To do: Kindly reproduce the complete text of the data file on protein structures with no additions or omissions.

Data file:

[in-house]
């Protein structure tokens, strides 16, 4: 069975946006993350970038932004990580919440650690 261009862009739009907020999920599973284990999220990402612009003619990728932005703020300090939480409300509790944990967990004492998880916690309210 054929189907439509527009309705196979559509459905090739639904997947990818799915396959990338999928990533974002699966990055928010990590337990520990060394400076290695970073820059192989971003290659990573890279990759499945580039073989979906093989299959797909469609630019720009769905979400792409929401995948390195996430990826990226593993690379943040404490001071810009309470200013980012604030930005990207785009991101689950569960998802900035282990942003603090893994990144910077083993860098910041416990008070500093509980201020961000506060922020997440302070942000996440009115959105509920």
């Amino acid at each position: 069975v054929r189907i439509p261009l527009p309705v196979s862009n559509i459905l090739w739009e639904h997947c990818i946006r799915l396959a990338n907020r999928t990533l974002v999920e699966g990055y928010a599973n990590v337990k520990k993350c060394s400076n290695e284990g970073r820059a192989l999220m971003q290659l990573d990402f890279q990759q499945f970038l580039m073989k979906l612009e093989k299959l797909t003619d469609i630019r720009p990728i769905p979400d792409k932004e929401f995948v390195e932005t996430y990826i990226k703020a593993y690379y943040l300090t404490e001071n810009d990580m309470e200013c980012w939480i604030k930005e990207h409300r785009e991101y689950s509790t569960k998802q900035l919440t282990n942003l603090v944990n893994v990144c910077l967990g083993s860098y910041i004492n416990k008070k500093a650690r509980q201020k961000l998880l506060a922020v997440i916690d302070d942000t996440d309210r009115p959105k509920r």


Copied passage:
[in-house]
């Protein structure tokens, strides 16, 4: 069975946006993350970038932004990580919440650690 261009862009739009907020999920599973284990999220990402612009003619990728932005703020300090939480409300509790944990967990004492998880916690309210 054929189907439509527009309705196979559509459905090739639904997947990818799915396959990338999928990533974002699966990055928010990590337990520990060394400076290695970073820059192989971003290659990573890279990759499945580039073989979906093989299959797909469609630019720009769905979400792409929401995948390195996430990826990226593993690379943040404490001071810009309470200013980012604030930005990207785009991101689950569960998802900035282990942003603090893994990144910077083993860098910041416990008070500093509980201020961000506060922020997440302070942000996440009115959105509920």
């Amino acid at each position: 069975v054929r189907i439509p261009l527009p309705v196979s862009n559509i459905l090739w739009e639904h997947c990818i946006r799915l396959a990338n907020r999928t990533l974002v999920e699966g990055y928010a599973n990590v337990k520990k993350c060394s400076n290695e284990g970073r820059a192989l999220m971003q290659l990573d990402f890279q990759q499945f970038l580039m073989k979906l612009e093989k299959l797909t003619d469609i630019r720009p990728i769905p979400d792409k932004e929401f995948v390195e932005t996430y990826i990226k703020a593993y690379y943040l300090t404490e001071n810009d990580m309470e200013c980012w939480i604030k930005e990207h409300r785009e991101y689950s509790t569960k998802q900035l919440t282990n942003l603090v944990n893994v990144c910077l967990g083993s860098y910041i004492n416990k008070k500093a650690r509980q201020k961000l998880l506060a922020v997440i916690d302070d942000t996440d309210r009115p959105k509920r």